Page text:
The fiasco brushes alongside the rising turmoil in Falcone’s criminal organization, as he executes a man who was supposed to guard his money, and then has dinner with the body on his left. Oh, and he increased his cut of everyone’s cash until his burnt reserve is rebuilt. Fish is softly manipulating, reaching out to those who feel slighted and/or afraid. And Penguin is biding his time, waiting for the right moment to use the secrets he has discovered, to take Fish down. As he’s biding his time at risk of his life, he has even more nerve than one might expect.

Ivy, descending the road to insanity, makes a quick appearance, and Cat – Cat! – is clearly afraid of her.


On their first official case together as a married couple, Castle and Beckett end up taking a back seat for most of it, allowing Esposito to take the spotlight this week. Granted, that spotlight comes with a suspect wearing an explosive vest, so there is something to be said for not being in the spotlight. Fortunately, Esposito was already introspecting, thinking about if he wants more out of life, seeing Castle and Beckett married, seeing his best friend as a happy father. This whole ordeal seems to be pushing him forward now, towards Laney.

Laney, it would seem, is similarly affected by this ordeal. She nearly loses Esposito twice in one day, and she clearly has feelings for him. Here’s hoping they finally get together and stay together.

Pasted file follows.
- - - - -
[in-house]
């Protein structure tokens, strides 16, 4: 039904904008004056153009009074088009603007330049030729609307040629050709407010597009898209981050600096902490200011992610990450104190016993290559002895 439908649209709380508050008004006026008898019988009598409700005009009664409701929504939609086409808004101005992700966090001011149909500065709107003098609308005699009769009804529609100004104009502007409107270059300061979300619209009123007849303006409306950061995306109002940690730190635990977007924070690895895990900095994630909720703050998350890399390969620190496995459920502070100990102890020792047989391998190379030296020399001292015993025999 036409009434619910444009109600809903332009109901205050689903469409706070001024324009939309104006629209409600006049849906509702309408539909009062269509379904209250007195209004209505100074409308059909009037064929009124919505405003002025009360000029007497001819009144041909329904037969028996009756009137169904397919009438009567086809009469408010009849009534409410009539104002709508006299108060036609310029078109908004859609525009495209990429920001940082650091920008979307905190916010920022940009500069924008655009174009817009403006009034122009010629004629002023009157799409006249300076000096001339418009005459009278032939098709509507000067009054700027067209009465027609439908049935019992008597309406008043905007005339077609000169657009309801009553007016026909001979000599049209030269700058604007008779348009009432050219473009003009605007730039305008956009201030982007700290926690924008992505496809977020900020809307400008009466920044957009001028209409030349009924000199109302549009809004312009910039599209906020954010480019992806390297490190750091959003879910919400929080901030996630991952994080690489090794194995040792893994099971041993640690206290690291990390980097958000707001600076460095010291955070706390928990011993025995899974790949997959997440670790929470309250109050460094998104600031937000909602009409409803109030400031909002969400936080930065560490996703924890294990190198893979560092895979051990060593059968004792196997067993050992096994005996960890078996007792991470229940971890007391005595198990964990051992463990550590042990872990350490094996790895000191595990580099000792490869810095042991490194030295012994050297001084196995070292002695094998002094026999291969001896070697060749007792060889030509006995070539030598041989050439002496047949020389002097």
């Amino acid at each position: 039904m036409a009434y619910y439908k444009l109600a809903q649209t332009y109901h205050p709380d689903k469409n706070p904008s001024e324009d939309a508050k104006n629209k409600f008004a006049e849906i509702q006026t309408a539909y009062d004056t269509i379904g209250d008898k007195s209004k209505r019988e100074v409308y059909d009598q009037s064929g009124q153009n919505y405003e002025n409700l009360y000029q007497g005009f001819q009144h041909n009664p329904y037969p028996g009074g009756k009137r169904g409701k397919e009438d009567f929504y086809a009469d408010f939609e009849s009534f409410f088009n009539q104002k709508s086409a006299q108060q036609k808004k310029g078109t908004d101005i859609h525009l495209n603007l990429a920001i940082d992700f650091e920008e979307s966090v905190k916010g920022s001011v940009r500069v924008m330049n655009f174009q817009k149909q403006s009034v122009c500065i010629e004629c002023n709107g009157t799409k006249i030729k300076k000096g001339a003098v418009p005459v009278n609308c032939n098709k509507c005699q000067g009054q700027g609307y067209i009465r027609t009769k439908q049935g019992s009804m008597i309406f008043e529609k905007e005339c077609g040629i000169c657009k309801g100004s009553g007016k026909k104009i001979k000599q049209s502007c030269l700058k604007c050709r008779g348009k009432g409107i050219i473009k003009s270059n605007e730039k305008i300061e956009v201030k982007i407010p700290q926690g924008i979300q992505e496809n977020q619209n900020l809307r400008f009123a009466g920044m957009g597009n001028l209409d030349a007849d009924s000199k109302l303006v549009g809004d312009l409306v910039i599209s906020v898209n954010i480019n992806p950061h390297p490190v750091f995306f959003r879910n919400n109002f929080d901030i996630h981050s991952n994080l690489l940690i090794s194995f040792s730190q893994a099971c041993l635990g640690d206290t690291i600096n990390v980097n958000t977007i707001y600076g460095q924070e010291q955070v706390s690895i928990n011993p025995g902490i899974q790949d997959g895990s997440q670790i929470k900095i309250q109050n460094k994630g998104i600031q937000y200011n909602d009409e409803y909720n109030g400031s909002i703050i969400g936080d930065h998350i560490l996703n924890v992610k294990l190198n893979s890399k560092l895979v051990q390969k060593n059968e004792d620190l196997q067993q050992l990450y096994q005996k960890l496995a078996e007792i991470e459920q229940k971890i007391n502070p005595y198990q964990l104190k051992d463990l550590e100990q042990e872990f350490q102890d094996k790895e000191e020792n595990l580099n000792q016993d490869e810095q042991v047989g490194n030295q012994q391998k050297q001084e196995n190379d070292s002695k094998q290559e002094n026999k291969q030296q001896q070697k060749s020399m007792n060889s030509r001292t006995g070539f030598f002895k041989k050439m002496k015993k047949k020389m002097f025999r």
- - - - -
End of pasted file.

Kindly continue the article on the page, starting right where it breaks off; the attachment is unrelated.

And yes, Castle, your train puns at the end of the episode are too soon. Unless, of course, you want your best friends and new bride to have an overwhelming desire to whack you upside the head. Heh!

The Flash

So! Much! Goodness!

First, the one thing I did not like: you do not grab an officer’s gun, and shoot two officers, in a police station, and get away with it. Every cop in the building would be riddling you with bullets. They are trained and capable, not to mention numerous and angry, so it irritates me how they had the Clock King getting away with it for as long as he did.

That said, this was still so awesome! They had an Arrow villain on The Flash! They had multiple villains in an interweaving plot! The cunning of the Clock King, the machinations of Wells. he steel-skinned bully, who gave Barry so much trouble last episode, was taken down! By a vengeance-seeking man who throws lightning bolts!

At least Tony went down on a high note, with one moment of selflessness and self-awareness.